As the movement for mothers, we recognise that the advancement of rights for mothers is not true progress if some mothers are excluded. Equal access to quality healthcare is in our collective interest.
Embrace, the Movement for Mothers, notes with great concern reports of foreign nationals who are denied access to healthcare in South African facilities. This comes after media reports of ongoing xenophobic protests at Kalafong Provincial Tertiary Hospital and Hillbrow Community Health Centre preventing foreign nationals from accessing the facilities. In June, SECTION27 launched a court application in response to complaints by pregnant women and mothers of young children who are required to pay fees to access healthcare services at public hospitals in Gauteng. Last week a video went viral; in it, Limpopo Health MEC Phophi Ramathuba is seen berating a Zimbabwean woman seeking medical attention at Bela Bela Hospital.
We are deeply troubled that xenophobia is finding expression in our country’s clinics and hospitals, with public figures fuelling xenophobia with misinformation that foreign nationals utilising healthcare facilities are somehow at the root of our overburdened and chronically under-funded health care system. This is despite the fact that the Department of Health currently does not keep a record of the number of foreign nationals accessing treatment at health facilities, which means it would be difficult to assess the impact of foreign nationals on the healthcare system. What we do know is that according to official estimates, South Africa is home to about 2.9 million immigrants (which would account for just under 5 percent of the overall population of 60.6 million people).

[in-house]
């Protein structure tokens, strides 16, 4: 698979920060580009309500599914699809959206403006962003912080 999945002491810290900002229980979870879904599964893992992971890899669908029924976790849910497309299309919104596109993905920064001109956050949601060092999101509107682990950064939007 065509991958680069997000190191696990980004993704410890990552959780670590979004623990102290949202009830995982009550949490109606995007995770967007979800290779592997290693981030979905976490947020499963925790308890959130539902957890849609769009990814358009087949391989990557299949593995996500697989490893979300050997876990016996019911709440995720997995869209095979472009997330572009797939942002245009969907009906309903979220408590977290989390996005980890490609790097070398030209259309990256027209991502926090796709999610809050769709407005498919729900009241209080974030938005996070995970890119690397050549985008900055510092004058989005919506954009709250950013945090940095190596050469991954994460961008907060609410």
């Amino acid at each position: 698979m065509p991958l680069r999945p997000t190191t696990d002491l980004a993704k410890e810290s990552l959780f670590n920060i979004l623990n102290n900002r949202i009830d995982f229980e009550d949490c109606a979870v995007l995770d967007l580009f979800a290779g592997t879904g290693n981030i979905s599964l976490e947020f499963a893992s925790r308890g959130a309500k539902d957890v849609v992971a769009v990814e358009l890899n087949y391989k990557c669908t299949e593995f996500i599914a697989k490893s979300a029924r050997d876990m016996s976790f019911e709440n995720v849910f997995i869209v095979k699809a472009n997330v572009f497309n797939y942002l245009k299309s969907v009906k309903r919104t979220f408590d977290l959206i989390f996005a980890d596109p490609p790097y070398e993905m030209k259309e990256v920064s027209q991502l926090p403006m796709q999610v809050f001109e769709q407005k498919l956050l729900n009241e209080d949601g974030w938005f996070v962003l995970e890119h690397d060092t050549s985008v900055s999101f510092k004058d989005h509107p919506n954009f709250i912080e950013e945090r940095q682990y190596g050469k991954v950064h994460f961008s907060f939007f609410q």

The Bill of Rights (Section 27 of the Constitution) guarantees access to healthcare services to all people in our country, including reproductive healthcare. Denying anyone access to healthcare – including refugees, asylum seekers and undocumented foreign nationals – is a violation of a basic human right, enshrined in the Constitution. The National Health Act prescribes categories of people eligible for free health services at public health establishments, which include vulnerable groups such as women, children, older persons and persons with disabilities – regardless of nationality. Pregnant and lactating women and children below the age of 6, who attend community health centres are eligible for free health services. In addition, the National Health Act states that no health care provider, health worker or health institution may refuse a person emergency medical treatment.
It has also come to our attention that care has been denied or delayed in cases where migrant women in labour have gone to health care facilities seeking emergency medical assistance, resulting in poor health outcomes for the mother and the child. We are also aware of migrant women being subjected to obstetric violence at the hands of healthcare professionals. Obstetric violence refers to abuse and rights violations that occur against pregnant or birthing people accessing reproductive healthcare.
Anyone who needs medical care should be able to receive help without worrying about being mistreated, harassed, humiliated, denied service or being made to pay before they can be seen to or discharged into the care of their families – especially the most vulnerable amongst us, that is, women and children.
We call on the government, in particular, the National Department of Health, to confront the growing incidences of instutionalised xenophobia in our country’s healthcare facilities.
Mothers, as those most acutely affected by service delivery failure, we urge you to join the conversation and add your voice in demanding accountability and urgent action to address the challenges in our country’s healthcare system.
We are not free unless all of us are free.
Yours in solidarity,
Embrace, the Movement for Mothers
Issued by Embrace
For media enquiries, please contact Nonkululeko Mbuli: firstname.lastname@example.org, 079 367 1991